The recent class action lawsuit in which retired NFL players won a $28 million judgment from the National Football League Players Association continues to yield a treasure trove of information concerning the inner workings of EA's best-selling Madden franchise.
For example, transcripts of court testimony which were unsealed this week by the U.S. District Court in San Francisco show that NFL star Brett Favre's decision to retire from the Green Bay Packers in early 2008 almost got him dropped from the cover of Madden 2009.
EA exec Joel Linzner, who was called as a witness at the NFLPA trial, testfied about the dilemma which Favre's on again-off again retirement caused for EA:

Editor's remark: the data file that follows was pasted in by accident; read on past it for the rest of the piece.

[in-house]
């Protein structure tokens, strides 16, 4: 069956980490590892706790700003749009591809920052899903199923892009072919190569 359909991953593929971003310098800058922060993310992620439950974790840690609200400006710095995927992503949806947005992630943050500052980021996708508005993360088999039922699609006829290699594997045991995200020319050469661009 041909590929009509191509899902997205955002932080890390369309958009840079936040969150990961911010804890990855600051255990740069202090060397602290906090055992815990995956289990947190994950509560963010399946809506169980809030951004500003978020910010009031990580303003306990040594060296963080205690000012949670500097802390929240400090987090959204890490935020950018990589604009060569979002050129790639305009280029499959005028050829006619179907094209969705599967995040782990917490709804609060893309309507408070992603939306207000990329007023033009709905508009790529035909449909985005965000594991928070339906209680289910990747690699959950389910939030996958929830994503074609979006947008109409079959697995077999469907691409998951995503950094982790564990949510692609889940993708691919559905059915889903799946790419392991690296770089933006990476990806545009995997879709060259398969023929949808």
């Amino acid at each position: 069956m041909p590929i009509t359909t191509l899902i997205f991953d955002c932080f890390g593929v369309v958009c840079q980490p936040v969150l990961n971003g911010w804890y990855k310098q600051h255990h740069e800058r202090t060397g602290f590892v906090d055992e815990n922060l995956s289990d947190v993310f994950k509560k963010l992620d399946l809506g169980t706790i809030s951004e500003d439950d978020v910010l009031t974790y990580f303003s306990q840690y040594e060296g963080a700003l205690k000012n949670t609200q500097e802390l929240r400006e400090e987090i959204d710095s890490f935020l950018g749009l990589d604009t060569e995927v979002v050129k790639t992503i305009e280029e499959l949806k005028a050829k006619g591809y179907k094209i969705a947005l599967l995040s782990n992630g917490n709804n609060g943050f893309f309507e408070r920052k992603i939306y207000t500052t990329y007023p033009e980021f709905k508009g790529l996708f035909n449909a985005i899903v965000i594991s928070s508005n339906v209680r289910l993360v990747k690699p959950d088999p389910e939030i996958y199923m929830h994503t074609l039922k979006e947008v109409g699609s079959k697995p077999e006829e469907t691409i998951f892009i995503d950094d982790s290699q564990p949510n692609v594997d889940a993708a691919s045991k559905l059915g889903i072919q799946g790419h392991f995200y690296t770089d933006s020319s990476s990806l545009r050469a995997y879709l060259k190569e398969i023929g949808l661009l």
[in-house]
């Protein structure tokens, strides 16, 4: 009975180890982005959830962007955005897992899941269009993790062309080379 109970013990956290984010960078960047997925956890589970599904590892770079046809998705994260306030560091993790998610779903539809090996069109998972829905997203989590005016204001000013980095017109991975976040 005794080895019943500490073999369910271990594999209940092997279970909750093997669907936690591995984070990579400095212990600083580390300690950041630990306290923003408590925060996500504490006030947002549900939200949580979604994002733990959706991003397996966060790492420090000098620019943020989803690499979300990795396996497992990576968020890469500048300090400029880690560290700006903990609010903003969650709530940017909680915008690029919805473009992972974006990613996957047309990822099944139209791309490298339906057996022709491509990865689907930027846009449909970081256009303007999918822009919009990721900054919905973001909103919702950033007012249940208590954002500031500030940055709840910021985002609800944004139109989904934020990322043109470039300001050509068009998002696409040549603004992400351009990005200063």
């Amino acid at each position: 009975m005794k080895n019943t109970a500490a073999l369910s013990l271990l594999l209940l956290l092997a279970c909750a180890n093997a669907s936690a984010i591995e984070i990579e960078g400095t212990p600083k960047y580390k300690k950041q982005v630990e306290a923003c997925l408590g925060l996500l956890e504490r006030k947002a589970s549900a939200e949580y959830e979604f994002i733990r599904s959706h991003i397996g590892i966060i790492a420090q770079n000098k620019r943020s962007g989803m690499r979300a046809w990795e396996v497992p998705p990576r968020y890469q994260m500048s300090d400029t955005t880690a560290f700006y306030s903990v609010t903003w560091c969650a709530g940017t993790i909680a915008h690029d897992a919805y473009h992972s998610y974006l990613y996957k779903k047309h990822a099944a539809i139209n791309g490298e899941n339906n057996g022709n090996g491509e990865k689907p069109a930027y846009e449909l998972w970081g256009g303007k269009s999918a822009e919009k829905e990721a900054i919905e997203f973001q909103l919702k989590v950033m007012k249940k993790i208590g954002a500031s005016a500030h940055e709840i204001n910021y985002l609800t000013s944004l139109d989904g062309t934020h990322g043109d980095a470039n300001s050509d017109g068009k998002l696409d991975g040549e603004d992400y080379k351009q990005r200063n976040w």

Q: ...Madden NFL Game. And, in fact, that's been a very successful game for EA, correct?
JL: Yes, over 20 years.
Q: 20 years. In fact, the 2009 version was the 20th anniversary edition, right?
JL: It's the 20th of the Madden NFL series, that's correct.
Q: Right. And you chose to put on the cover of that a retired player at the time, right?
JL: Uhm, well, Brett Favre at the time we decided to put him on the cover was not retired, had not announced his retirement. He subsequently announced his retirement. We thought about replacing him to have an active player. But the logistics of making the packages are kind of complicated, and we decided to stay with Brett Favre. And I think as most people subsequently know, he revoked his retirement and is currently an active player with the New York Jets.
Linzner also testified about EA's deal with Madden 2004 cover athlete Michael Vick, who was later arrested and jailed for animal cruelty. Hit the jump for more official testimony about Madden cover athletes Vick and Donovan McNabb.